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Structural Insights into the Inhibition of Amyloid Fibril Formation by Fibrinogen via Interaction with Prefibrillar Intermediates

Yamamoto, Naoki, Akai, Taiki, Inoue, Rintaro, Sugiyama, Masaaki, Tamura, Atsuo, Chatani, Eri
Biochemistry 2019 v.58 no.24 pp. 2769-2781
amyloid, fibrinogen, insulin, models, molecular chaperones, neurodegenerative diseases, protein secretion, small-angle X-ray scattering, stoichiometry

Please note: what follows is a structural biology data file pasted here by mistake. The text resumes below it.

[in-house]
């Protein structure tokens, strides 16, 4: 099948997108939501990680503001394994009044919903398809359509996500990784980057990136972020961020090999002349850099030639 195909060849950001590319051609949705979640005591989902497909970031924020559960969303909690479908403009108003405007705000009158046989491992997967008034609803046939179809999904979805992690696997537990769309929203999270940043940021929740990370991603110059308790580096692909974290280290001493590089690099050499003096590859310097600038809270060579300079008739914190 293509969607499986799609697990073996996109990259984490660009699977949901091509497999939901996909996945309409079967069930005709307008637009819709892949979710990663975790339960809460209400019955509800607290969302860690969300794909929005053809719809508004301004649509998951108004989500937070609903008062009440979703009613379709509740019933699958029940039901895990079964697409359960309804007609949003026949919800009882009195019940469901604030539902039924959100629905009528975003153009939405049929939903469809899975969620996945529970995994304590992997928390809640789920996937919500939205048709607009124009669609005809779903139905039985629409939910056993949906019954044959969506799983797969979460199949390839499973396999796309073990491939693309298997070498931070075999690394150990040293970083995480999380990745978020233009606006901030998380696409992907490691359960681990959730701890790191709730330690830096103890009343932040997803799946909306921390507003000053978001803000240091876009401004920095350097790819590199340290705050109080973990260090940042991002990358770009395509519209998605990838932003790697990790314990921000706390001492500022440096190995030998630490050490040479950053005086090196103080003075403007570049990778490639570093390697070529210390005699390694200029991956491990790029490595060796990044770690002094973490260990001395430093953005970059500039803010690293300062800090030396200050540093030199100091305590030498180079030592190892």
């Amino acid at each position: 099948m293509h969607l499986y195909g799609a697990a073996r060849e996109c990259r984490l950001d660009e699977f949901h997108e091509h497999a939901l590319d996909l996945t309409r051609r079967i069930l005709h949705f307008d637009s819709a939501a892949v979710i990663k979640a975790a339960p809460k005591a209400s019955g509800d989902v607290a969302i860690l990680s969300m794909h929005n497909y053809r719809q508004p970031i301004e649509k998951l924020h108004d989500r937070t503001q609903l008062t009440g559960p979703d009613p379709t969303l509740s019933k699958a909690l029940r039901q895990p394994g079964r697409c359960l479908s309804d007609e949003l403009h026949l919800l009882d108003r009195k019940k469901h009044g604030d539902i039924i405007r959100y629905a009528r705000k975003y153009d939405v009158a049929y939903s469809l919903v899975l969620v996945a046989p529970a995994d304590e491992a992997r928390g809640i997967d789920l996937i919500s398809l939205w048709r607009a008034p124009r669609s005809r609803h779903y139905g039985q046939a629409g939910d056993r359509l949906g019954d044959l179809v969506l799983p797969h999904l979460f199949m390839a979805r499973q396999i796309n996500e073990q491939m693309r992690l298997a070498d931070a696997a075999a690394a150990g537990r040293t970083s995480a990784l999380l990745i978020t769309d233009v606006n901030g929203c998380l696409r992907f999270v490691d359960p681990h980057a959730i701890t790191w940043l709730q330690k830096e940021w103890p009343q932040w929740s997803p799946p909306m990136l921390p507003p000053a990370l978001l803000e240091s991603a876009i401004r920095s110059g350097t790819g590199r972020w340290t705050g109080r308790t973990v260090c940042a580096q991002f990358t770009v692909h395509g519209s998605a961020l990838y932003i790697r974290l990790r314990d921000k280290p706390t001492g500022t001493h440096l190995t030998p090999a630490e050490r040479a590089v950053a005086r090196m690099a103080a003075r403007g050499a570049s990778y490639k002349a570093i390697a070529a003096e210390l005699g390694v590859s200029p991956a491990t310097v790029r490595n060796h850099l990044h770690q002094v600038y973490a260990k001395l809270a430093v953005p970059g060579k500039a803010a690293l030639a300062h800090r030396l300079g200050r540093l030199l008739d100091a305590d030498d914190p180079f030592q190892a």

Abnormal protein aggregation tends to result in the formation of β-sheet rich amyloid fibrils, which are related to various kinds of amyloidoses and neurodegenerative diseases. The susceptibility to aggregation of protein molecules is dealt with by proteostasis in living systems, in which molecular chaperones play an important role. Recently, several secreted proteins have been examined as extracellular chaperones with a potency to suppress the formation of amyloid fibrils, although the whole picture that includes their inhibition mechanisms is not yet understood. In this study, we investigated the inhibitory effect of fibrinogen (Fg), one of the extracellular proteins identified as a potential member of the group of chaperones, on fibril formation. Insulin B chain was used as an amyloid formation model system because its prefibrillar intermediate species in the nucleation phase were well characterized. We revealed that Fg efficiently inhibited amyloid fibril formation via a direct interaction with the surface of the prefibrillar intermediates. Small-angle X-ray scattering experiments and a stoichiometry analysis suggested a structural model in which the surface of the rod-shaped prefibrillar intermediates is surrounded by Fg molecules. From such a specific manner of interactions, we propose that the role of Fg is to disturb fibril growth by confining the nuclei even when the nucleation occurs inside the prefibrillar intermediate. The structural property of the B-chain intermediates complexed with Fg would provide insights into the general principles of the functions of chaperones and other potential chaperone-like proteins involved in amyloid-related diseases.